- Oct 2020
CDC reverses course on testing for asymptomatic people who had Covid-19 contact
Transmission of viable SARS-CoV-2 RNA can occur even from an infected but asymptomatic individual. Some people never become symptomatic. That group usually becomes non-infectious after 14 days from initial infection. For persons displaying symptoms , the SARS-CoV-2 RNA can be detected for 1 to 2 days prior to symptomatology. (1)
Asymptomatic people who had SARS-CoV-2 contact should be tested.
Yes, this is a reversal of August 2020 advice. What is the importance of asymptomatic testing?
Studies show that asymptomatic individuals have infected others prior to displaying symptoms. (1)
According to the CDC’s September 10th 2020 update approximately 40% of infected Americans are asymptomatic at time of testing. Those persons are still contagious and are estimated to have already transmitted the virus to some of their close contacts. (2)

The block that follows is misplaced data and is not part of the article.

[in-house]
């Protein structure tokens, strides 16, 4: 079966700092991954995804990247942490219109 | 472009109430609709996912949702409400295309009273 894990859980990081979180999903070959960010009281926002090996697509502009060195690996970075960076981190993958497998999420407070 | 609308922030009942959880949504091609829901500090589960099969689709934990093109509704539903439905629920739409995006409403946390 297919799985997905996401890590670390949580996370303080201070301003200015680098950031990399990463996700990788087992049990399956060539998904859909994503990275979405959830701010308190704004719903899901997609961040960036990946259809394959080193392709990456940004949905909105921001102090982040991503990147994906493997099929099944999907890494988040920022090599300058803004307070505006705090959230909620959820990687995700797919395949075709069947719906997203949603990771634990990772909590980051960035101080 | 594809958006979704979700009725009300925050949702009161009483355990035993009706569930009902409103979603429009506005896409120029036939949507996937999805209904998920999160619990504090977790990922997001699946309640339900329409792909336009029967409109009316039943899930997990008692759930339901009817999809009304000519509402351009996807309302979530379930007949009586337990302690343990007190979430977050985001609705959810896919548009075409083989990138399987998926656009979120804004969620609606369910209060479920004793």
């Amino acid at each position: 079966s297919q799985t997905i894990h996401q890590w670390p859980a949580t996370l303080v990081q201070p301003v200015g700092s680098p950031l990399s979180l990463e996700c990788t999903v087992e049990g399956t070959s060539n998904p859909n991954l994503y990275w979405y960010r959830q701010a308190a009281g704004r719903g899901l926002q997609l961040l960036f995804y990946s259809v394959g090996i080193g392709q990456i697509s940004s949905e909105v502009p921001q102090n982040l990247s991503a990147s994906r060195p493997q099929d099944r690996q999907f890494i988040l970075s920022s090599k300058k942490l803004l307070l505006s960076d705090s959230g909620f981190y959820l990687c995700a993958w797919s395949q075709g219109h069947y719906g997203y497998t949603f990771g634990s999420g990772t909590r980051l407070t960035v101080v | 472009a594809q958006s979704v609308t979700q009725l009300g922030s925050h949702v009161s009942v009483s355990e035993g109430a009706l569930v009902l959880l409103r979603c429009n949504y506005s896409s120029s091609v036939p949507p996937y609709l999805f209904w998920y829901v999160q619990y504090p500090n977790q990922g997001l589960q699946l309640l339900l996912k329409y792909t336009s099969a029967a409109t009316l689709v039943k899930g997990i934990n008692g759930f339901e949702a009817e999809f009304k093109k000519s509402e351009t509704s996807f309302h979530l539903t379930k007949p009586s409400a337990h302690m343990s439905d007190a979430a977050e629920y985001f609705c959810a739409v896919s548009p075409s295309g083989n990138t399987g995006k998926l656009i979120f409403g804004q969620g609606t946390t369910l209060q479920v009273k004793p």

In a report appearing in the July 2020 Journal of Medical Virology, 15.6% of SARS-CoV-2 positive patients in China are asymptomatic at time of testing. (3)
Asymptomatic infection also varies by age group as older persons often have more comorbidities causing them to be susceptible to displaying symptoms earlier. A larger percentage of children remain asymptomatic but are still able to transmit the virus to their contacts. (1) (3)
Droplet transmission is the primary proven mode of transmission of the SARS-CoV-2 virus, although it is believed that touching a contaminated surface then touching mucous membranes, for example, the mouth and nose can also serve to transmit the virus. (1)
It is still unclear how big or small a dose of exposure to viable viral particles is needed for transmission; more research is needed to elucidate this. (1)
(1) https://www.who.int/news- room/commentaries/detail/transmission-of-sars-cov-2- implications-for-infection-prevention-precautions
(2) https://www.cdc.gov/coronavirus/2019- ncov/hcp/planning-scenarios.html
(3) He J, Guo Y, Mao R, Zhang J. Proportion of asymptomatic coronavirus disease 2019: A systematic review and metaanalysis. J Med Virol. 2020;1– 11.https://doi.org/10.1002/jmv.26326